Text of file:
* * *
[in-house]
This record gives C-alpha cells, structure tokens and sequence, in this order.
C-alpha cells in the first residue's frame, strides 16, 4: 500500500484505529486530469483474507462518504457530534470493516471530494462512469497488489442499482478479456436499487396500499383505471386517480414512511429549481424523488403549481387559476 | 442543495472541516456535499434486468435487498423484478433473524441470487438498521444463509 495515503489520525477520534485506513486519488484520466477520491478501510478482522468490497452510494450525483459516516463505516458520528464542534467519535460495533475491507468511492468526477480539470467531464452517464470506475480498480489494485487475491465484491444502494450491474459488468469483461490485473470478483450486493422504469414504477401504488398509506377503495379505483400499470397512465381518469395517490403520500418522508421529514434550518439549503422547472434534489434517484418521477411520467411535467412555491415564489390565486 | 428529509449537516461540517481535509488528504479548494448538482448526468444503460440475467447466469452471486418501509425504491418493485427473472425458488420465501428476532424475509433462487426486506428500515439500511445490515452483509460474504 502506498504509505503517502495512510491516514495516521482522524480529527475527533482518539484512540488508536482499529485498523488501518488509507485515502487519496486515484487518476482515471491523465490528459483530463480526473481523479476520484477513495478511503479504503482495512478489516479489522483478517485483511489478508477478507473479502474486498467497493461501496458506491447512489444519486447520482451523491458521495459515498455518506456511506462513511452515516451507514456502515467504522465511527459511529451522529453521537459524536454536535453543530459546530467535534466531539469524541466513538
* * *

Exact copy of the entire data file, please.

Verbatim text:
[in-house]
This record gives C-alpha cells, structure tokens and sequence, in this order.
C-alpha cells in the first residue's frame, strides 16, 4: 500500500484505529486530469483474507462518504457530534470493516471530494462512469497488489442499482478479456436499487396500499383505471386517480414512511429549481424523488403549481387559476 | 442543495472541516456535499434486468435487498423484478433473524441470487438498521444463509 495515503489520525477520534485506513486519488484520466477520491478501510478482522468490497452510494450525483459516516463505516458520528464542534467519535460495533475491507468511492468526477480539470467531464452517464470506475480498480489494485487475491465484491444502494450491474459488468469483461490485473470478483450486493422504469414504477401504488398509506377503495379505483400499470397512465381518469395517490403520500418522508421529514434550518439549503422547472434534489434517484418521477411520467411535467412555491415564489390565486 | 428529509449537516461540517481535509488528504479548494448538482448526468444503460440475467447466469452471486418501509425504491418493485427473472425458488420465501428476532424475509433462487426486506428500515439500511445490515452483509460474504 502506498504509505503517502495512510491516514495516521482522524480529527475527533482518539484512540488508536482499529485498523488501518488509507485515502487519496486515484487518476482515471491523465490528459483530463480526473481523479476520484477513495478511503479504503482495512478489516479489522483478517485483511489478508477478507473479502474486498467497493461501496458506491447512489444519486447520482451523491458521495459515498455518506456511506462513511452515516451507514456502515467504522465511527459511529451522529453521537459524536454536535453543530459546530467535534466531539469524541466513538